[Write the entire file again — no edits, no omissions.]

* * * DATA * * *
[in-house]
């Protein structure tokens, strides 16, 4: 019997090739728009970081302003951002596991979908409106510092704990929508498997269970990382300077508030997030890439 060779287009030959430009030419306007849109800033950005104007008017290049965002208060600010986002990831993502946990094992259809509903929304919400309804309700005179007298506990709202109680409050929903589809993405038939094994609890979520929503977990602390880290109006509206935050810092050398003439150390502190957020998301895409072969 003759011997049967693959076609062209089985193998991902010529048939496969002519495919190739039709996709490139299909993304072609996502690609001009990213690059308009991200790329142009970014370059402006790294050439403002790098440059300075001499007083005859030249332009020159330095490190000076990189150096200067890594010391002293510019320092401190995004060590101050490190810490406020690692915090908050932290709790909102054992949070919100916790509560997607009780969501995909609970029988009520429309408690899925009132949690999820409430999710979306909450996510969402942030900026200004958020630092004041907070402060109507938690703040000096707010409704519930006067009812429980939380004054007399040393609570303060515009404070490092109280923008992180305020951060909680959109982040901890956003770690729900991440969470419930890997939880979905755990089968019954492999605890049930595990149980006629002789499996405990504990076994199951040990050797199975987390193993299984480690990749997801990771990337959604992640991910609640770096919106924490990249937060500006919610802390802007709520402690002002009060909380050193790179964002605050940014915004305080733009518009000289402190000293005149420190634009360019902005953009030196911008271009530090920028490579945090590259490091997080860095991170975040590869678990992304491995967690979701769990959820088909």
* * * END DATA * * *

[in-house]
């Protein structure tokens, strides 16, 4: 019997090739728009970081302003951002596991979908409106510092704990929508498997269970990382300077508030997030890439 060779287009030959430009030419306007849109800033950005104007008017290049965002208060600010986002990831993502946990094992259809509903929304919400309804309700005179007298506990709202109680409050929903589809993405038939094994609890979520929503977990602390880290109006509206935050810092050398003439150390502190957020998301895409072969 003759011997049967693959076609062209089985193998991902010529048939496969002519495919190739039709996709490139299909993304072609996502690609001009990213690059308009991200790329142009970014370059402006790294050439403002790098440059300075001499007083005859030249332009020159330095490190000076990189150096200067890594010391002293510019320092401190995004060590101050490190810490406020690692915090908050932290709790909102054992949070919100916790509560997607009780969501995909609970029988009520429309408690899925009132949690999820409430999710979306909450996510969402942030900026200004958020630092004041907070402060109507938690703040000096707010409704519930006067009812429980939380004054007399040393609570303060515009404070490092109280923008992180305020951060909680959109982040901890956003770690729900991440969470419930890997939880979905755990089968019954492999605890049930595990149980006629002789499996405990504990076994199951040990050797199975987390193993299984480690990749997801990771990337959604992640991910609640770096919106924490990249937060500006919610802390802007709520402690002002009060909380050193790179964002605050940014915004305080733009518009000289402190000293005149420190634009360019902005953009030196911008271009530090920028490579945090590259490091997080860095991170975040590869678990992304491995967690979701769990959820088909």